Searching over 5,500,000 cases.


searching
Buy This Entire Record For $7.95

Download the entire decision to receive the complete text, official citation,
docket number, dissents and concurrences, and footnotes for this case.

Learn more about what you receive with purchase of this case.

The People of the State of Illinois v. Jonathan Kerns

February 29, 2012

THE PEOPLE OF THE STATE OF ILLINOIS, PLAINTIFF-APPELLEE,
v.
JONATHAN KERNS,
DEFENDANT-APPELLANT.



Appeal from the Circuit Court of the 10th Judicial Circuit, Peoria County, Illinois, Circuit No. 09-CF-726 Honorable Glenn H. Collier, Judge, Presiding.

The opinion of the court was delivered by: Justice Lytton

JUSTICE LYTTON delivered the judgment of the court, with opinion.

Presiding Justice Schmidt and Justice Carter concurred in the judgment and opinion.

OPINION

¶ 1 Defendant Jonathan Kerns was convicted of criminal sexual assault (720 ILCS 5/12- 13(a)(1) (West 2008)) and sentenced to seven years in prison. On appeal, he argues that (1) his indeterminate term of mandatory supervised release (MSR) imposed by the Department of Corrections (DOC) is void, and (2) the cause should be remanded with directions to the trial court to impose a specific term of MSR pursuant to section 5-8-1(d)(4) of the Unified Code of Corrections (Code) (730 ILCS 5/1-1-1 et seq. (West 2008)). We vacate and remand with directions.

¶ 2 In February 2010, a jury convicted defendant of criminal sexual assault. The trial court's sentencing judgment reflected defendant's sentence of seven years and imposed a two-year term of MSR. After sentencing, the DOC's inmate records listed defendant's MSR term as "3 Yrs to Life-To Be Determined."

¶ 3 ANALYSIS

¶ 4 Defendant claims that the DOC lacked the authority to impose an indeterminate term of MSR of three years to life when the trial court sentenced him to two years of MSR.

¶ 5 The imposition of MSR is statutorily required. See 730 ILCS 5/5-8-1(d) (West

2008). When construing the meaning of a statute, the primary objective of this court is to ascertain and give effect to the intent of the legislature. Southern Illinoisan v. Illinois Department of Public Health, 218 Ill. 2d 390 (2006). That intent is best determined by examining the language of the statute itself; where the language is clear and unambiguous it must be given effect. Orlak v. Loyola University Health System, 228 Ill. 2d 1 (2007). A statute should be read as a whole and construed so as to give effect to every word, clause and sentence. People ex rel. Department of Corrections v. Hawkins, 2011 IL 110792. It should not be read so as to render any part superfluous or meaningless. Hawkins, 2011 IL 110792,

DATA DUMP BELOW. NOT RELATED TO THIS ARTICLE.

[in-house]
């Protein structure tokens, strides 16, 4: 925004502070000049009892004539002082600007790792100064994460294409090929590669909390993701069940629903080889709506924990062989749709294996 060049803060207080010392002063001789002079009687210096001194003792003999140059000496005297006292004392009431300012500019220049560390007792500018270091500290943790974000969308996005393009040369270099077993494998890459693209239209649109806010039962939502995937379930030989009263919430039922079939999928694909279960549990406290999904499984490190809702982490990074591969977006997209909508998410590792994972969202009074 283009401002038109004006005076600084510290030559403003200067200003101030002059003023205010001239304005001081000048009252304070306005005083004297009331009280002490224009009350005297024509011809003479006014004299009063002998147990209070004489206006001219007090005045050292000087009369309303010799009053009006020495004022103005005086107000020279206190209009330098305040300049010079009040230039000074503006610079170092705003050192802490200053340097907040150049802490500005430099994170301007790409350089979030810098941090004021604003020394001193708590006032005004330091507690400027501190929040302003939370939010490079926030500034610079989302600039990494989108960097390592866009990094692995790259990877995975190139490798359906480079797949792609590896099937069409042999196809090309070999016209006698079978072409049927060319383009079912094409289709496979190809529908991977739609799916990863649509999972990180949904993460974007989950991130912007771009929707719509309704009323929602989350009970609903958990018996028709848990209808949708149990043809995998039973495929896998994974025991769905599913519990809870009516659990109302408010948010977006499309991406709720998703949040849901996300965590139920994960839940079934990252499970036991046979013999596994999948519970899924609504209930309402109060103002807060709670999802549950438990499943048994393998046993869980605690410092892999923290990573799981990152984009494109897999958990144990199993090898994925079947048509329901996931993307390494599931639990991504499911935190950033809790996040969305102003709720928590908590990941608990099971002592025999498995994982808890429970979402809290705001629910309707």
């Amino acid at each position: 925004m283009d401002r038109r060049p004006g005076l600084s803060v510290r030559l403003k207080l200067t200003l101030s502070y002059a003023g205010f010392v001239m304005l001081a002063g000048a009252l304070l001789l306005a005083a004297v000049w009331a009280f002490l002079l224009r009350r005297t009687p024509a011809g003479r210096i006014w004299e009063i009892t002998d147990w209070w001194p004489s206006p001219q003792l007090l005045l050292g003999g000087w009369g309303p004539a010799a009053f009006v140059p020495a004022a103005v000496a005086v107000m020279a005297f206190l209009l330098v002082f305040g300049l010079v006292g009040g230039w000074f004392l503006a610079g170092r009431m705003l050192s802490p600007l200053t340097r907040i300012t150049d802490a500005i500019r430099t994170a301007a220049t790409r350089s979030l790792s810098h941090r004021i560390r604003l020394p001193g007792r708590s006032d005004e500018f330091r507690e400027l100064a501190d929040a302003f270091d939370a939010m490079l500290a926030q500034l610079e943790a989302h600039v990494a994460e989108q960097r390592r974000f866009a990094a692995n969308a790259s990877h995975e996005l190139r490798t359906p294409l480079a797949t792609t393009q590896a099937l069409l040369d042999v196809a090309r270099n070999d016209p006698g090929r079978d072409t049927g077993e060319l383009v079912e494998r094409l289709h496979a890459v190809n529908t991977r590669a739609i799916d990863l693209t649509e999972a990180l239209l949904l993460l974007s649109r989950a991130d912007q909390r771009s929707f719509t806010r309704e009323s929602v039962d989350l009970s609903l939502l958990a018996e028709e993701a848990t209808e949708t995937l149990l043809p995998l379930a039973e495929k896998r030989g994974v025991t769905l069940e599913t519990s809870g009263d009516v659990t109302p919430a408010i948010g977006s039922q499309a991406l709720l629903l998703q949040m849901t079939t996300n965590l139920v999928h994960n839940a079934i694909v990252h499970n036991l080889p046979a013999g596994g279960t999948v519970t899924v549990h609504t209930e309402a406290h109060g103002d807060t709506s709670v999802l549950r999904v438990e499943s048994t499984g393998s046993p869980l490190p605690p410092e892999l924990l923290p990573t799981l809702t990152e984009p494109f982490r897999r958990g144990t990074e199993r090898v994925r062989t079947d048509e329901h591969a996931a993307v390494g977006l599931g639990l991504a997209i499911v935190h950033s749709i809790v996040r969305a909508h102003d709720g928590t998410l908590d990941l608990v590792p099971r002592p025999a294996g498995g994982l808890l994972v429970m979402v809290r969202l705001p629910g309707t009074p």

¶ 23. Statutory construction is a question of law that we review de novo. People v. Alcozer, 241 Ill. 2d 248 (2011).

¶ 6 Under the Code, a sentence is defined as the "disposition imposed by the court on a convicted defendant." 730 ILCS 5/5-1-19 (West 2008). The pronouncement of a sentence is the judicial act that conforms to the judgment of the court. People v. Allen, 71 Ill. 2d 378 (1978). A sentence imposed by the court in a criminal case must be authorized by law.

People v. Majer, 131 Ill. App. 3d 80 (1985). The dispositions available to courts include probation, conditional discharge and a term of imprisonment. 730 ILCS 5/5-5-3 (West 2008).

¶ 7 Section 5-8-1(d) of the Code states that "every sentence shall include as though written therein a term [of MSR] in addition to the term of imprisonment." 730 ILCS 5/5-8-1(d) (West 2008); see also People v. Whitfield, 217 Ill. 2d 177 (2005) (MSR is part of a defendant's sentence). The MSR term for the offense of criminal sexual assault "shall range from a minimum of ...


Buy This Entire Record For $7.95

Download the entire decision to receive the complete text, official citation,
docket number, dissents and concurrences, and footnotes for this case.

Learn more about what you receive with purchase of this case.